New novel, new wave, new politics : fiction and the representation of history in postwar France
Until now, writings on the celebrated movements in literature and film that emerged in France in the mid-1950s - the New Novel and New Wave - have concentrated on their formal innovations, not on their engagement with history or politics. New Novel, New Wave, New Politics overturns this traditional approach. Lynn A. Higgins argues that the New Novelists (e.g., Alain Robbe-Grillet, Claude Simon, Marguerite Duras) and New Wave filmmakers (e.g., Claude Chabrol, Francois Truffaut, Jean-Luc Godard, Alain Resnais) "engage in a kind of historiography ... They enact the conflicts, the double binds of postwar history and representation." Higgins claims that what art historian Serge Guilbaut has said of American Abstract Expressionism is equally true of the New Novel and New Wavethat its aesthetic innovations "provided a way for avant-garde artists to preserve their sense of social 'commitment' ... while eschewing the art of propaganda and illustration. It was in a sense a political apoliticism." Higgins shows how the New Novel and New Wave are related developments. "While their individual styles and themes remain distinctive," she writes, "they share an ecriture that can be described as alternately, or interconnectedly, filmic and novelistic." New Wave filmmakers borrowed novelistic devices and made frequent literary allusions, while the "vision of the novelists is distinctly cinematic."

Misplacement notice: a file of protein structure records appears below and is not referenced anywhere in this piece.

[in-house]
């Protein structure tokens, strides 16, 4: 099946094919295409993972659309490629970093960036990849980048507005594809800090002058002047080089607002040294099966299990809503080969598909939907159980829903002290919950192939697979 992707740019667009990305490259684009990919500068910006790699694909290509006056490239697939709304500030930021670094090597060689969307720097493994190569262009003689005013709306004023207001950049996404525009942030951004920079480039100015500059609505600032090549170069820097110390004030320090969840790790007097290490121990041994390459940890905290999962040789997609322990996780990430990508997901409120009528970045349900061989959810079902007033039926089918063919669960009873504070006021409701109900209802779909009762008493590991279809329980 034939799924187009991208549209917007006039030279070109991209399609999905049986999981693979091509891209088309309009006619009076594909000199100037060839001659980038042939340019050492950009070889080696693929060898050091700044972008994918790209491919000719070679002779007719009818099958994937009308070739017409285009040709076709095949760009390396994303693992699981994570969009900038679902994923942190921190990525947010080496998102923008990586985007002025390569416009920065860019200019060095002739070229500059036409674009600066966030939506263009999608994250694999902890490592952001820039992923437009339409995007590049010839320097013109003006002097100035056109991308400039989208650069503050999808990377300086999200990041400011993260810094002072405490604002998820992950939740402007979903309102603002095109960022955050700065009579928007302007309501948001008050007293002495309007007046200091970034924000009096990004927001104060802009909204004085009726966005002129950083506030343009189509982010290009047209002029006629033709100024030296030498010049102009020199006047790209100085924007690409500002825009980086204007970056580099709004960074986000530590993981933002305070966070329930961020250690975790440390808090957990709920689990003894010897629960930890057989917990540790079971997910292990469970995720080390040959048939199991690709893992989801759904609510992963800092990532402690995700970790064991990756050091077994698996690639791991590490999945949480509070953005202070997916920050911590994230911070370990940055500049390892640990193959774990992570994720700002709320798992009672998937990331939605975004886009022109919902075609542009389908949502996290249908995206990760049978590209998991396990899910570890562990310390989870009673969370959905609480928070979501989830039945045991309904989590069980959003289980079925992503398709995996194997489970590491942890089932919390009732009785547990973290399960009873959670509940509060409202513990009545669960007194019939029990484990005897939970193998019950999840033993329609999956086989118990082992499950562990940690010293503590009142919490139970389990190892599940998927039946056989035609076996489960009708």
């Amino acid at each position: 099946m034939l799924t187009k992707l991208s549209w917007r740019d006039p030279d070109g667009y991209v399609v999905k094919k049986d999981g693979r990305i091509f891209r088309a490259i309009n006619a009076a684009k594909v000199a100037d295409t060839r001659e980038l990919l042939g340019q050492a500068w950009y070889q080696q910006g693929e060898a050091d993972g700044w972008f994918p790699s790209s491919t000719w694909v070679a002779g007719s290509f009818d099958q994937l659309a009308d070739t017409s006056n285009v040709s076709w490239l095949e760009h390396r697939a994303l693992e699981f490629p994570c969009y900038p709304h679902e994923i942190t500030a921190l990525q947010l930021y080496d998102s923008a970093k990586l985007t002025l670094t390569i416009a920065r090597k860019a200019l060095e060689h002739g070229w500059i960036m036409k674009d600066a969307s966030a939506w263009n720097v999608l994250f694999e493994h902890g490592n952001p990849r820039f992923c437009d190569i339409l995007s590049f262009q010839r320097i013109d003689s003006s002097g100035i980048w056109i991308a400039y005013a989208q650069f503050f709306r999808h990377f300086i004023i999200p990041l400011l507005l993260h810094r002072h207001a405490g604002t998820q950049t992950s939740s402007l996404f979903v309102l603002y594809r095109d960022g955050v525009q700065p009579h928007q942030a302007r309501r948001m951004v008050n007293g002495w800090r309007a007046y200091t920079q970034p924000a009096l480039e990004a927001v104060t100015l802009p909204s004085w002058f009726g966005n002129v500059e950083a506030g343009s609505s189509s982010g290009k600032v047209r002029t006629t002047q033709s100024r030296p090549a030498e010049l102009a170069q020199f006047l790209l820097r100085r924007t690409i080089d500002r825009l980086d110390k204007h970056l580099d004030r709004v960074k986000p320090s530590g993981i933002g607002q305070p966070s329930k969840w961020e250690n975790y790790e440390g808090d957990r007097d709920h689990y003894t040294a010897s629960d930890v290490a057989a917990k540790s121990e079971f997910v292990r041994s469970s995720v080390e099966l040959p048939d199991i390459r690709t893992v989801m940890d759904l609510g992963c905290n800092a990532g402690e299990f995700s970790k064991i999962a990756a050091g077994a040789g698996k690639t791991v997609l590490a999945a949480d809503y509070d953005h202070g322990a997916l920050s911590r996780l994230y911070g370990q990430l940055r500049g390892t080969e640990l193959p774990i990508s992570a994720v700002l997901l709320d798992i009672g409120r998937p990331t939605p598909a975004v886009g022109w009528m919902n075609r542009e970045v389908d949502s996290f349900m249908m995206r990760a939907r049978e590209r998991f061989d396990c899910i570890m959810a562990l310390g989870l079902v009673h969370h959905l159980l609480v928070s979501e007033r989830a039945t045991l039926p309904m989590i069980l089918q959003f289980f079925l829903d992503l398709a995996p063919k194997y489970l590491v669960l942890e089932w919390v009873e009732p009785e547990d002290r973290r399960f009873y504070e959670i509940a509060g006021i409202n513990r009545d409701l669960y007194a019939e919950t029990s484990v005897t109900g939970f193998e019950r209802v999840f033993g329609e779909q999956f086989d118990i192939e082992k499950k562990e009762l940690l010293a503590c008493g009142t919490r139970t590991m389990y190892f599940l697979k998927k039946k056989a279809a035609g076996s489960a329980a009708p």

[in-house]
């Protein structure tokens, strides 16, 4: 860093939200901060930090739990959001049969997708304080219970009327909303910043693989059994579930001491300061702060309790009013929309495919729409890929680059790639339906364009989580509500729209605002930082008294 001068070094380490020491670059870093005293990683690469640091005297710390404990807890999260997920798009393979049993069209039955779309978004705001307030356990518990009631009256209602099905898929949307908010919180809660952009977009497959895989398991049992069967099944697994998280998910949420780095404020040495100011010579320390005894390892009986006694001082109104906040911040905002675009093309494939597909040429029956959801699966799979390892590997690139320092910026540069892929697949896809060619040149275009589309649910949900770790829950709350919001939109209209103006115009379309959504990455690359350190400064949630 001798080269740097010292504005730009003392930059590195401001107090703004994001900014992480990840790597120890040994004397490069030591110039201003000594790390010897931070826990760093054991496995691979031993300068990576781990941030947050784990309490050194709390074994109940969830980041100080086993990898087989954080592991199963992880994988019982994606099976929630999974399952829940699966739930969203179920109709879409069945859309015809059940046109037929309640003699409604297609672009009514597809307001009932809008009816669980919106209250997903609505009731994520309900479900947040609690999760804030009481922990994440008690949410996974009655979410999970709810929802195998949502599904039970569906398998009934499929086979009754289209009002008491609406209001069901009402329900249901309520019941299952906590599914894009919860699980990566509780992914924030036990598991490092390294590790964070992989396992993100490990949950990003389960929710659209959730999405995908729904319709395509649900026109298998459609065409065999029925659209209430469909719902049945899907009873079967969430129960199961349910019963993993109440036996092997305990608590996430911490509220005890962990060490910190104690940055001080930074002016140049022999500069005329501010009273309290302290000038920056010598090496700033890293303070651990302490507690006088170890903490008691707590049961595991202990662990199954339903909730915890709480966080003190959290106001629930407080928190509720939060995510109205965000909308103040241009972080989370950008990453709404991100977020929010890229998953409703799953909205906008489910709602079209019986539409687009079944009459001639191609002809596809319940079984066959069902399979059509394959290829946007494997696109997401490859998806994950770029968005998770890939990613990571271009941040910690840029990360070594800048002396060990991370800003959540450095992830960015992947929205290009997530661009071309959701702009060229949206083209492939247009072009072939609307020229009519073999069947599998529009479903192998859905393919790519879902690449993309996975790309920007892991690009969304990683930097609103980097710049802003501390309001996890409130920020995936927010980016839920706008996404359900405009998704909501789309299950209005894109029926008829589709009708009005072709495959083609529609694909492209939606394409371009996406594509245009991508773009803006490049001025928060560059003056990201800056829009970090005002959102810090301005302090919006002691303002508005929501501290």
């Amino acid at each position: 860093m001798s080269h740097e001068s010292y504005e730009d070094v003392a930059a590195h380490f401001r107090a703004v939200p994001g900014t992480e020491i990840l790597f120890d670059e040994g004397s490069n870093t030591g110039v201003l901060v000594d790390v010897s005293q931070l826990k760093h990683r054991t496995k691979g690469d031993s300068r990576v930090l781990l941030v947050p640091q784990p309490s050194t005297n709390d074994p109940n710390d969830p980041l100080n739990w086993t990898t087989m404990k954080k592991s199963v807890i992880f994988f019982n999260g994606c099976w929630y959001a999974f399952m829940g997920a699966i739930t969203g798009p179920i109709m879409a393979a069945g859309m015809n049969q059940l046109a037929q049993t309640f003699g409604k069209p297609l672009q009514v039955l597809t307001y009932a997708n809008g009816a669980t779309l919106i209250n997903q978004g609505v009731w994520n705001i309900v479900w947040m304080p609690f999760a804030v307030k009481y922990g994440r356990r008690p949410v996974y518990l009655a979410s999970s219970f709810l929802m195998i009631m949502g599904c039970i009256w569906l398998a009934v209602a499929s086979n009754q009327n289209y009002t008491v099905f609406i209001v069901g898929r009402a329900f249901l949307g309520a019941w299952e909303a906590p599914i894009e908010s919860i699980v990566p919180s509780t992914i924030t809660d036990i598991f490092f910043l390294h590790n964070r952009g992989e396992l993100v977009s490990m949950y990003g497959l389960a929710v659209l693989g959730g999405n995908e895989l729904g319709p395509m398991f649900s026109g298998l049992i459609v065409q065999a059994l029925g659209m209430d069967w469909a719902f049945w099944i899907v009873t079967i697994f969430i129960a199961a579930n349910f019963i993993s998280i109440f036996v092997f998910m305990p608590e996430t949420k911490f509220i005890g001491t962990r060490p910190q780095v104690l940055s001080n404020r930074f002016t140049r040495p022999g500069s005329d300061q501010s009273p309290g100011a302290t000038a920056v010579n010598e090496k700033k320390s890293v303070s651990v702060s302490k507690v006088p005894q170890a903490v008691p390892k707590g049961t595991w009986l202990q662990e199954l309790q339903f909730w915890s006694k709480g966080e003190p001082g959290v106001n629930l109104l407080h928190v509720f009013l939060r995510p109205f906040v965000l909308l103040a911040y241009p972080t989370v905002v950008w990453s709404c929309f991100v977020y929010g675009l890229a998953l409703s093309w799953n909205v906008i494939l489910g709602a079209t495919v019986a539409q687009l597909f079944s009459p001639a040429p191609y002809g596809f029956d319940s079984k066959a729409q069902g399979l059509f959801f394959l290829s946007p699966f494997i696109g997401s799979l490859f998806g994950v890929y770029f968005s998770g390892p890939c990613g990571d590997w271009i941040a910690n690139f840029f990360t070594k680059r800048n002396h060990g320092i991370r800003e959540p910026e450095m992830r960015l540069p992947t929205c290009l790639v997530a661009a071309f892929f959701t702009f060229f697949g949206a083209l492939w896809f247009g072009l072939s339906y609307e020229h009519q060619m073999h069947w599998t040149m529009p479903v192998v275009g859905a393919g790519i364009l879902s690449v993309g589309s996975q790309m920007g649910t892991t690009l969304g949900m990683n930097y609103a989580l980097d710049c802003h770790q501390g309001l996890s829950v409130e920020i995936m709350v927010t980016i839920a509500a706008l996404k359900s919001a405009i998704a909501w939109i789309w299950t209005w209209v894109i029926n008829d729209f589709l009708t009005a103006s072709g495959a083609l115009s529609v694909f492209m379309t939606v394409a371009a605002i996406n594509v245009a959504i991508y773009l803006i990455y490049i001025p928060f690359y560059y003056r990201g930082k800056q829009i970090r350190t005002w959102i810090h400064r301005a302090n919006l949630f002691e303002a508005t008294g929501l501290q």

Print Book, English, ©1996
University of Nebraska Press, Lincoln, ©1996